It is now being reported that they where ordered not to go in unless their body camera's, which they didn't have, where on.
Virtually everything I have ever read until two days ago (and I used to hand load a lot) indicates that velocity primarily effects accuracy at distance and that bullet construction and size primarily effects "stopping power" (and I apologize for using that phrase in this context, but when discussing hunting loads, that is the phrase used to describe the damage a particular load does to a game animal).
Second, when you get bullets traveling at 3000 fps and over--these days, way over--even the strongest and slowest-expanding of them makes a mess of whatever it hits unless the shot is long enough to let some of the velocity drain off. If you are a trophy hunter and don't mind an acre or so of hamburger around the entrance hole, this is not an objection. But if you like wild meat and are disturbed by the waste of same, it is a problem.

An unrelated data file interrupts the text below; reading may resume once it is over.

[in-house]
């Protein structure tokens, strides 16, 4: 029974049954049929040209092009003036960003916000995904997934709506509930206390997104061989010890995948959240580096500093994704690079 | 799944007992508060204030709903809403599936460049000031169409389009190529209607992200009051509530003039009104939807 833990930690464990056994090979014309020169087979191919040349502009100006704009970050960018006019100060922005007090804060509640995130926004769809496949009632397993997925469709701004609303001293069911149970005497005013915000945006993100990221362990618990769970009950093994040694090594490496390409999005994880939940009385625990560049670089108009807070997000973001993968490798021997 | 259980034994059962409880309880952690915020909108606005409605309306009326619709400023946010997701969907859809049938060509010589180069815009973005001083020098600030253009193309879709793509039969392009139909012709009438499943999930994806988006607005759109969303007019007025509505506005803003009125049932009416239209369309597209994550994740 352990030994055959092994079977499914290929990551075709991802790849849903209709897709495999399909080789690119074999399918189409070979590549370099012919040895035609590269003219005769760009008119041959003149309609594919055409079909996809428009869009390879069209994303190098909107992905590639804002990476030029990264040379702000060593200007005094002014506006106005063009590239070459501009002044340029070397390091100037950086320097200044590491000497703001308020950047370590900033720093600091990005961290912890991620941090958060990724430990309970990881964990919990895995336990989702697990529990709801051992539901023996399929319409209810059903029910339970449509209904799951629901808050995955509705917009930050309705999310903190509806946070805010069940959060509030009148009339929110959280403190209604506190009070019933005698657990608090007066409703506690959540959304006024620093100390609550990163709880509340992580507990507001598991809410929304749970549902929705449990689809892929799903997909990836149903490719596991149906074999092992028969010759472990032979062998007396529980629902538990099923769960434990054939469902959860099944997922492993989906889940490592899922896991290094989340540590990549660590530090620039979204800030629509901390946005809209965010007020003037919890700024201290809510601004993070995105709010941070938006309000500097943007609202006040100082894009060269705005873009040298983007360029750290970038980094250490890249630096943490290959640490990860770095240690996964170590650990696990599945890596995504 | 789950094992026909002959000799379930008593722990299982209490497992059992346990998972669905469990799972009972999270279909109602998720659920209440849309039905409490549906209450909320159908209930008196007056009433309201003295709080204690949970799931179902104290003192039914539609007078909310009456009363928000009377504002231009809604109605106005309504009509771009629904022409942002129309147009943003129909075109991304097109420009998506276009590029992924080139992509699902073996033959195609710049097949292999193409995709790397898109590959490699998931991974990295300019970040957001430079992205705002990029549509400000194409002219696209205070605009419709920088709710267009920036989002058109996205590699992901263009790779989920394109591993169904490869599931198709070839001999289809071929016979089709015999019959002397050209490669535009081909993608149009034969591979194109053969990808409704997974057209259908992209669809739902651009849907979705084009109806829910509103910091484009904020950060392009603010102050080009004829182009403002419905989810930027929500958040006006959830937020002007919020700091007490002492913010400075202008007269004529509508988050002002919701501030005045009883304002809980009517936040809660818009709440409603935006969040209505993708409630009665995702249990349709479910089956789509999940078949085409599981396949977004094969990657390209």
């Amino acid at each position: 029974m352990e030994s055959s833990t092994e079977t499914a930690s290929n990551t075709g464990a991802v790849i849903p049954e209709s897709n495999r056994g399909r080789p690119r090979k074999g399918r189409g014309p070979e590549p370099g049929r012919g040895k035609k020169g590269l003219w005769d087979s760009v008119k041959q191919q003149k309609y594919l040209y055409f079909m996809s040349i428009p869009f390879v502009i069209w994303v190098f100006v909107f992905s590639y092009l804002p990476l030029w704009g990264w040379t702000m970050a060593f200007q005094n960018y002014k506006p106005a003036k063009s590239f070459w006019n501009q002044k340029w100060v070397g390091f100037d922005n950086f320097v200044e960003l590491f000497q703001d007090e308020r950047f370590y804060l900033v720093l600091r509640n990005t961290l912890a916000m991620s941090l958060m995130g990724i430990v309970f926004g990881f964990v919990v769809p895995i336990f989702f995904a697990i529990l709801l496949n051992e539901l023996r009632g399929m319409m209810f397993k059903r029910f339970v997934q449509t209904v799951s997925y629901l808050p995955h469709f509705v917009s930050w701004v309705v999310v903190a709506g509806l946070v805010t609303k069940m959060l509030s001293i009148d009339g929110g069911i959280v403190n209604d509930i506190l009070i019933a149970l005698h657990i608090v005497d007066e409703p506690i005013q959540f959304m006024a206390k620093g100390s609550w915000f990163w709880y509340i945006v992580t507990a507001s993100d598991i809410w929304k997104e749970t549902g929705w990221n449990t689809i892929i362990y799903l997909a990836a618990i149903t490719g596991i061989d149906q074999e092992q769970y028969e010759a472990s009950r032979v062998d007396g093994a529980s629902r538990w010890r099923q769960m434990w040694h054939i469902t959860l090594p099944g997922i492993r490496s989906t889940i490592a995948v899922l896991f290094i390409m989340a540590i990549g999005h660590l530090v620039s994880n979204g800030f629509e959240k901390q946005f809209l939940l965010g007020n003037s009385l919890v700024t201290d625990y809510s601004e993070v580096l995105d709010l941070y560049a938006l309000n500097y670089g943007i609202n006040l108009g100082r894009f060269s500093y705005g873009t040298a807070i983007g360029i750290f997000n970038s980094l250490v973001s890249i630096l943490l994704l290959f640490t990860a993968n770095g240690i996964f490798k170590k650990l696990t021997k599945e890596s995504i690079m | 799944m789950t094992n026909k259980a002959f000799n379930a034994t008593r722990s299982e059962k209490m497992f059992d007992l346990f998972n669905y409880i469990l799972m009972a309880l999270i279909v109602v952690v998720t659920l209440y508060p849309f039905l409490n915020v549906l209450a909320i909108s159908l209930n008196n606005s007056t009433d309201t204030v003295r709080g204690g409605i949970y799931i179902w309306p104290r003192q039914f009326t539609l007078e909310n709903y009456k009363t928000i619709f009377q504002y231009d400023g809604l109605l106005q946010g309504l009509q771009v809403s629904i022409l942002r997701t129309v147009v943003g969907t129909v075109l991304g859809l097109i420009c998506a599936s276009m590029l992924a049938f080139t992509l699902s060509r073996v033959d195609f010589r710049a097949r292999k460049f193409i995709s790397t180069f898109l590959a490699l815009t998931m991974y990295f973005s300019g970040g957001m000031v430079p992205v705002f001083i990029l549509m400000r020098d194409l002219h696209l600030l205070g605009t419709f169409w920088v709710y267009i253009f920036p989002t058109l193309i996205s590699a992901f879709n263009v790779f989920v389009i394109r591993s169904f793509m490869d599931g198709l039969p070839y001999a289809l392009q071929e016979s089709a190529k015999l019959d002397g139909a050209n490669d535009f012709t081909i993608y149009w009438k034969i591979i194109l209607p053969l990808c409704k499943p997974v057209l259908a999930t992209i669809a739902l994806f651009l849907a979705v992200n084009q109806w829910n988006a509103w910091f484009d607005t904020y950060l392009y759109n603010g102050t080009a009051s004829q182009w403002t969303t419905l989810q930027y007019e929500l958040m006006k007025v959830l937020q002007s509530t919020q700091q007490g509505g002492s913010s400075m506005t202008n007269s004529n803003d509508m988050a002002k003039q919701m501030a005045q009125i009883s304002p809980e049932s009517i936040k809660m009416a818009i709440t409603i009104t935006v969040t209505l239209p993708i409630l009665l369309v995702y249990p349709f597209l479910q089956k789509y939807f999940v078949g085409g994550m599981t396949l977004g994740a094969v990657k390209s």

I started out believing devoutly in lots of speed, but 40 years later, having shot creatures of all sizes with just about everything that goes bang, I've never been able to find any correlation between bullet speed and sudden animal demise.
@roycroftmom Perhaps you should read this month's Atlantic magazine, which has the account of a Parkland hospital doctor who treated the casualties. That gun is intended to inflict the maximum amount of damage on the human body by shredding organs at a very rapid rate. He discusses the futility of treating those shot and his frustration.
As I said above, the thing that would scare me the most would be a loon with a shotgun in an enclosed space.
Maybe they hesitated because, oh, you know, they didn't feel like dying on Valentine's Day.
"The wounds are just otherworldly," said Penn Medicine trauma surgeon Jeremy W. Cannon, an expert marksman who served with the Air Force in Iraq and Afghanistan. "You're talking big, giant cavities and a hole you can put your fist through."